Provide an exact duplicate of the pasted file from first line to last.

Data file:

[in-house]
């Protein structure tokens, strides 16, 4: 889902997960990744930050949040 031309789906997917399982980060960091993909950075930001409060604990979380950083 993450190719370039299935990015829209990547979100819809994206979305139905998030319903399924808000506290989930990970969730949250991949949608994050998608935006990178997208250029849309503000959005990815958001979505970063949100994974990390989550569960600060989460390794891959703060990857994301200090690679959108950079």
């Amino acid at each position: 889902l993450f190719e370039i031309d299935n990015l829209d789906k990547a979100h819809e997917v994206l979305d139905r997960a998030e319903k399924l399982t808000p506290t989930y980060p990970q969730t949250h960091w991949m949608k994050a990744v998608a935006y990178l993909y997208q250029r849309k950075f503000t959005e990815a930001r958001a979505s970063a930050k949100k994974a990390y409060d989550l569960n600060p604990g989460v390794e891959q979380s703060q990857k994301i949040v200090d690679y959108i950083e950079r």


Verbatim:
[in-house]
């Protein structure tokens, strides 16, 4: 889902997960990744930050949040 031309789906997917399982980060960091993909950075930001409060604990979380950083 993450190719370039299935990015829209990547979100819809994206979305139905998030319903399924808000506290989930990970969730949250991949949608994050998608935006990178997208250029849309503000959005990815958001979505970063949100994974990390989550569960600060989460390794891959703060990857994301200090690679959108950079």
């Amino acid at each position: 889902l993450f190719e370039i031309d299935n990015l829209d789906k990547a979100h819809e997917v994206l979305d139905r997960a998030e319903k399924l399982t808000p506290t989930y980060p990970q969730t949250h960091w991949m949608k994050a990744v998608a935006y990178l993909y997208q250029r849309k950075f503000t959005e990815a930001r958001a979505s970063a930050k949100k994974a990390y409060d989550l569960n600060p604990g989460v390794e891959q979380s703060q990857k994301i949040v200090d690679y959108i950083e950079r």